Henry Louis Mencken (1880-1956), the Sage of Baltimore (a town not notably long on sages), was the most vivid literary journalist of the 20th century, and perhaps the most enduring, in part because such writing generally lasts about as long as a hatch of mayflies. Mencken's style, it's commonly said, has prolonged his posthumous life—boisterous, bludgeoning, bloody-minded, his prose whaled the tar out of every native piety he found insufferable, which pretty well covered them all. Although he called himself pre-eminently a "critic of ideas," his ideas reportedly withered and died decades ago. No decent person, according to the consensus of decent persons, could possibly read his undemocratic animadversions, not to say plug-ugly screeds, without revulsion. Mencken made no bones about his hatred for democracy and scorn for religion, particularly for the brand of Christianity practiced in the Bible Belt, a term he coined, interchangeable with the Hookworm and Pellagra Belt, another lip-smacking Menckenism. But then he was the most melodious of haters, and at the time anyway found a readership willing to dance to his tune.
The Library of America has recently lent its authority, which has not yet been forfeited altogether, to help restore some of Mencken's old luster and perhaps gain him some new readers. An attractively boxed two-volume set of his Prejudices, choice magazine and newspaper essays that were originally gathered in six series from 1919 to 1927, is a fine gesture in that direction. Still, the volumes are numbers 206 and 207 in the Library of America's collection, which has granted precedence over the years to such luminaries as Sarah Orne Jewett, Charles Brockden Brown, George M. Kaufman, Lafcadio Hearn, and Philip K. Dick (whose science-fiction novels get a three-volume spread). So Mencken's place in the pantheon is rather a dim and distant corner. Will anyone come to pay tribute? Is tribute deserved?
Mencken's reputation, especially among people who have not read much of him, pegs him as a regular guy, a tough-talking wise-cracking journalist out of a Ben Hecht screenplay, clattering away at his typewriter while tossing down shots from a bottomless bottle of Scotch he keeps in his desk drawer. His own reminiscences, in Newspaper Days 1899-1906, the second volume of his autobiography, contribute to this image of stubble-jawed whisky-breath glamour, as he recalls the glory days of the Baltimore Herald, where he got his first job at 18 and ascended through the ranks at rocket speed—and where every reporter had his own brass cuspidor and copy boys conducted cockroach races down the center of the newsroom. He takes pains to point out, however, that never in his career did he drink while working; and he was almost always working.
Aristocratic fastidiousness was in fact more his way than promiscuous bonhomie. This son of a prosperous cigar manufacturer knew he was cut out for higher things. What most people considered the high life had no appeal to him, though he did enjoy a romance with a movie starlet in his mid-40s. Rather, he was passionate about Joseph Conrad and Theodore Dreiser, whom he thought the greatest writers among his contemporaries; and attended hundreds of concerts, never getting enough of Bach and Beethoven and Brahms; played the piano at the weekly gathering of a fine amateur music society, whose members adjourned afterward to a handsome tavern (handsome taverns being to his mind the modern exemplars of architectural and decorative elegance), so that his sort of aristocracy did not exclude all common pursuits.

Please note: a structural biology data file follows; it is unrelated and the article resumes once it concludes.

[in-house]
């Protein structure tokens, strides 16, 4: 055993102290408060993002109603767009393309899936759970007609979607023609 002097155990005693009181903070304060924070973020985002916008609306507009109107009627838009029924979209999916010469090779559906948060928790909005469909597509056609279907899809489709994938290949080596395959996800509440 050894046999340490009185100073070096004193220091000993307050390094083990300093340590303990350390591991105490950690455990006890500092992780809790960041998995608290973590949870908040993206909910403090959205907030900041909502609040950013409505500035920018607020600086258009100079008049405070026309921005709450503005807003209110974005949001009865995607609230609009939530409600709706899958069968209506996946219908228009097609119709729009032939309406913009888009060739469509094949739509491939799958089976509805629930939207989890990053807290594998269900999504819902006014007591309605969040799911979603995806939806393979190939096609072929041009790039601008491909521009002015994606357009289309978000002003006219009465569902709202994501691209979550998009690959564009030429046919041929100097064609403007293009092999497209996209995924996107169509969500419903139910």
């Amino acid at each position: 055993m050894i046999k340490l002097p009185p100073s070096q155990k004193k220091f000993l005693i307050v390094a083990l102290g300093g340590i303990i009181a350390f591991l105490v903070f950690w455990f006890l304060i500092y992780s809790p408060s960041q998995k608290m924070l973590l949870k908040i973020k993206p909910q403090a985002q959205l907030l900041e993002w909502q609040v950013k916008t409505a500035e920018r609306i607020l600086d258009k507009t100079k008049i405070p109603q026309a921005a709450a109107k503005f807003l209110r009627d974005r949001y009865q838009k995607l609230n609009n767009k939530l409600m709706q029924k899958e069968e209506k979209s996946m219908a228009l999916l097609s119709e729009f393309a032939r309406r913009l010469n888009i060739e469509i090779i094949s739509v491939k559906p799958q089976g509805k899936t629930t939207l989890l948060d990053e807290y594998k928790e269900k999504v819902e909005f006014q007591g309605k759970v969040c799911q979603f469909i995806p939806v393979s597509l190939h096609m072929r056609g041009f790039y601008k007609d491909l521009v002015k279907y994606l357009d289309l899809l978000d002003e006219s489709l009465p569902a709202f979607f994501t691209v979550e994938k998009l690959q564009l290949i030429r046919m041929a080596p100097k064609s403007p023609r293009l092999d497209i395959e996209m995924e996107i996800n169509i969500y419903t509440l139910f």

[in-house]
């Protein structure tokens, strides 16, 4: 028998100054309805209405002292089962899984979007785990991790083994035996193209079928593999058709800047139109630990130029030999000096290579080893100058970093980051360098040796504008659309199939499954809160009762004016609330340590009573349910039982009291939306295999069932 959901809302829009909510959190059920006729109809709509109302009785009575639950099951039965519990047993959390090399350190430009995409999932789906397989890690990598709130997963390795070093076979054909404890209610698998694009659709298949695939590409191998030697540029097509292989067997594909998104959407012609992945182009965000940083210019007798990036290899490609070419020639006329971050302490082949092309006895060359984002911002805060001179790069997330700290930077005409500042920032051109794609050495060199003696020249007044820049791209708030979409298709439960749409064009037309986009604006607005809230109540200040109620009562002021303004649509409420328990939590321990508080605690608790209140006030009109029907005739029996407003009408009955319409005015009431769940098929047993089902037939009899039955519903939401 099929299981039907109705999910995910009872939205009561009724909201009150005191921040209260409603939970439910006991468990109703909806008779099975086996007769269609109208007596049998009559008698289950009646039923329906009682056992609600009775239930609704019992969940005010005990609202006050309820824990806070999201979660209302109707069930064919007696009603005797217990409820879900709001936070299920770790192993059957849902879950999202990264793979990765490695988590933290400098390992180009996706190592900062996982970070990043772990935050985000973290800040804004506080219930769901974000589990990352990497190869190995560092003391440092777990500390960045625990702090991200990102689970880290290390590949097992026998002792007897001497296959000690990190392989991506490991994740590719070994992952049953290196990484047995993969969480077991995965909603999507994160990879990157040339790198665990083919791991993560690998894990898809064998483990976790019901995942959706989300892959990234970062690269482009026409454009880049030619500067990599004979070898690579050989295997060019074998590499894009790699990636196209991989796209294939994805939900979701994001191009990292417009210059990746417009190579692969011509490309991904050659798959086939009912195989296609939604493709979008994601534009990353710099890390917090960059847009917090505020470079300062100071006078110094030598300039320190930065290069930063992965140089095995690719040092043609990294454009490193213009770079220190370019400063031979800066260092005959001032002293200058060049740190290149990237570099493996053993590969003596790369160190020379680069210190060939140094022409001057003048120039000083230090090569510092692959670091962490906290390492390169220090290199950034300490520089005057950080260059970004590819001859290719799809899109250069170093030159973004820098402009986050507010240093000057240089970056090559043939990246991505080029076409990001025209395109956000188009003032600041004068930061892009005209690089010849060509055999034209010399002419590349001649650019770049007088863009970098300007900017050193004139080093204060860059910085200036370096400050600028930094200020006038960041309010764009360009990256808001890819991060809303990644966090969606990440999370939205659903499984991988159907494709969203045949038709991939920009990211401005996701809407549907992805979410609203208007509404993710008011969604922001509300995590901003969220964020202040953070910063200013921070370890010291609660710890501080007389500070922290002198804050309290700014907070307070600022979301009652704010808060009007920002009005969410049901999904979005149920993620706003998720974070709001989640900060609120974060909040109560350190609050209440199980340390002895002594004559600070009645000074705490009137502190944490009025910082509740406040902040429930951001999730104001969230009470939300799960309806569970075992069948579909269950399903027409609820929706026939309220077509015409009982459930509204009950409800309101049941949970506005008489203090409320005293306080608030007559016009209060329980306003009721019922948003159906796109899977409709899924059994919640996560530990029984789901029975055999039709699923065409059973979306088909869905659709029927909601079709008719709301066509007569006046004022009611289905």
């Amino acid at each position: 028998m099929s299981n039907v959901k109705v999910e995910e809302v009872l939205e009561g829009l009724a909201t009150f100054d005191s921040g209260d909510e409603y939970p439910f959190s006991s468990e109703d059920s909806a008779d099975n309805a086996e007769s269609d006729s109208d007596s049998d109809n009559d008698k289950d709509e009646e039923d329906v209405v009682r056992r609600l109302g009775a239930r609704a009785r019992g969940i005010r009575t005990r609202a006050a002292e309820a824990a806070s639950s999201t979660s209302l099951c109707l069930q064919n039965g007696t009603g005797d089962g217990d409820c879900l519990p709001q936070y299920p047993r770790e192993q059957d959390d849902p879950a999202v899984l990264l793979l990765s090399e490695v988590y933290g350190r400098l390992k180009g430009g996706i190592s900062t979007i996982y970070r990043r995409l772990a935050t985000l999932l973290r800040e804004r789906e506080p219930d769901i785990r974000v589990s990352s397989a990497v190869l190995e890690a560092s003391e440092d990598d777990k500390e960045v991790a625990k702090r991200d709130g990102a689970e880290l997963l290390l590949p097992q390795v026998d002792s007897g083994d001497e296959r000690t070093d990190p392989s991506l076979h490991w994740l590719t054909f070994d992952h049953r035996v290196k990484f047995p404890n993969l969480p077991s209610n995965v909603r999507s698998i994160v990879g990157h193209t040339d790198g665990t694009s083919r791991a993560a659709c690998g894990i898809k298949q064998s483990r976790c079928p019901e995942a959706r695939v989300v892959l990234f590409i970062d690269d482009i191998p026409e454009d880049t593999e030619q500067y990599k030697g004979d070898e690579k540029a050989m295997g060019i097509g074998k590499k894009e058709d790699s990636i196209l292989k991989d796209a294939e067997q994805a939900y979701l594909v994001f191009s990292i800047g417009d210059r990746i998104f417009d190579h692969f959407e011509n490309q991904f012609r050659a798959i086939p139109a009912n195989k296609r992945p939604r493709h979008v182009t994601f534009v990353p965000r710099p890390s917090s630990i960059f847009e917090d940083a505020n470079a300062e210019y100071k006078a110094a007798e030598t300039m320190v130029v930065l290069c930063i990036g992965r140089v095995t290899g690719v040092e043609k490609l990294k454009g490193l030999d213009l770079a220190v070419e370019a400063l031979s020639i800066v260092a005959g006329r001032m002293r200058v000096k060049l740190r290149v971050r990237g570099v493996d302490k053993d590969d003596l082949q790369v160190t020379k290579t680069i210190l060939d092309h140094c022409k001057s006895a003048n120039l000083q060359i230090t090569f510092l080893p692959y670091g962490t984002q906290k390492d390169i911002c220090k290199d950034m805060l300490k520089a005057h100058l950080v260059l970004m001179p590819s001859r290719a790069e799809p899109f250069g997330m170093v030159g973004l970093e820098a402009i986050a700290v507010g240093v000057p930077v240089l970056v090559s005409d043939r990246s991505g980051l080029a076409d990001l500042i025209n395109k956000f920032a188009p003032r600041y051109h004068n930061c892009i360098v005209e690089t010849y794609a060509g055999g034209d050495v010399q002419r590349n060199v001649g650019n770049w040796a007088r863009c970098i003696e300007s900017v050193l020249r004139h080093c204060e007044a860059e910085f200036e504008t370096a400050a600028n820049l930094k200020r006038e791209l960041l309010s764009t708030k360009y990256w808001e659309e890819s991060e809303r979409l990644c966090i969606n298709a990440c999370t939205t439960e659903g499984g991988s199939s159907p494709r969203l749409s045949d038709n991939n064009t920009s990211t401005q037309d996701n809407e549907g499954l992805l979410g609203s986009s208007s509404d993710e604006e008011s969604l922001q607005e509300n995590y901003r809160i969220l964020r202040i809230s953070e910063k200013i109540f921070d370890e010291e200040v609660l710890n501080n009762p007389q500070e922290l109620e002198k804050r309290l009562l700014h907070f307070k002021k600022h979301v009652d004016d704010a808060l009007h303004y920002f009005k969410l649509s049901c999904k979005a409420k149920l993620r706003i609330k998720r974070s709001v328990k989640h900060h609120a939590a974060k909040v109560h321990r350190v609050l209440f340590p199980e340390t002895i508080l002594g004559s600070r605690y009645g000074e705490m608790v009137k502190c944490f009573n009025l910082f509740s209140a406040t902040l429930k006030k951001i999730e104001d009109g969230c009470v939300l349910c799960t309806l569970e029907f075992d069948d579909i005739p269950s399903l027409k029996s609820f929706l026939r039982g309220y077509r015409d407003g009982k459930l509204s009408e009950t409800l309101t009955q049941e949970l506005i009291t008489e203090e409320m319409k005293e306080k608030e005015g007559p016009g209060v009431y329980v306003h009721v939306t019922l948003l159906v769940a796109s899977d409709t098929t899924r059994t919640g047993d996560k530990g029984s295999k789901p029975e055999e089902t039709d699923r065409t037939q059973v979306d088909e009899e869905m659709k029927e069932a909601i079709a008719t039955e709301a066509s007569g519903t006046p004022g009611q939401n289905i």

Still, no one was more brutal toward the popular taste when he was riled, and the popular taste kept him in a perpetual lather. A brief piece, "The Butte Bashkirtseff," on one Mary MacLane, a Vassar graduate who in a pair of risqué memoirs flashed a glimpse of thigh then shamefacedly withdrew the offer, damns the native puritanism that fears the world's loveliness is the devil's snare:
A mongrel and inferior people, incapable of any spiritual aspiration above that of second-rate English colonials, we seek refuge inevitably in the one sort of superiority that the lower castes of men can authentically boast, to wit, superiority in docility, in credulity, in resignation, in morals. We are the most moral race in the world; there is not another that we do not look down upon in that department; our confessed aim and destiny as a nation is to inoculate them all with our incomparable rectitude.... The impulse to cavort and kick up one's legs, so healthy, so universal, is hedged in by incomprehensible taboos; it becomes stealthy, dirty, degrading. The desire to create and linger over beauty, the sign and touchstone of man's rise above the brute, is held down by doubts and hesitations; when it breaks through it must do so by orgy and explosion, half ludicrous and half pathetic. Our function, we choose to believe, is to teach and inspire the world. We are wrong. Our function is to amuse the world. We are the [William Jennings] Bryan, the Henry Ford, the Billy Sunday among the nations.
Americans, in short, don't have a clue how to live. And though Mencken devotes the largest part of his critical energies to assailing the prevalent stupidity, he doesn't expect to make the slightest dent in it. Stupid people are too stupid to be helped. Intellectual and moral solicitude is not his line. If his chucklehead countrymen's function is to amuse the world, his own function is to amuse himself, and the happy few who find his antic mordancy to their taste.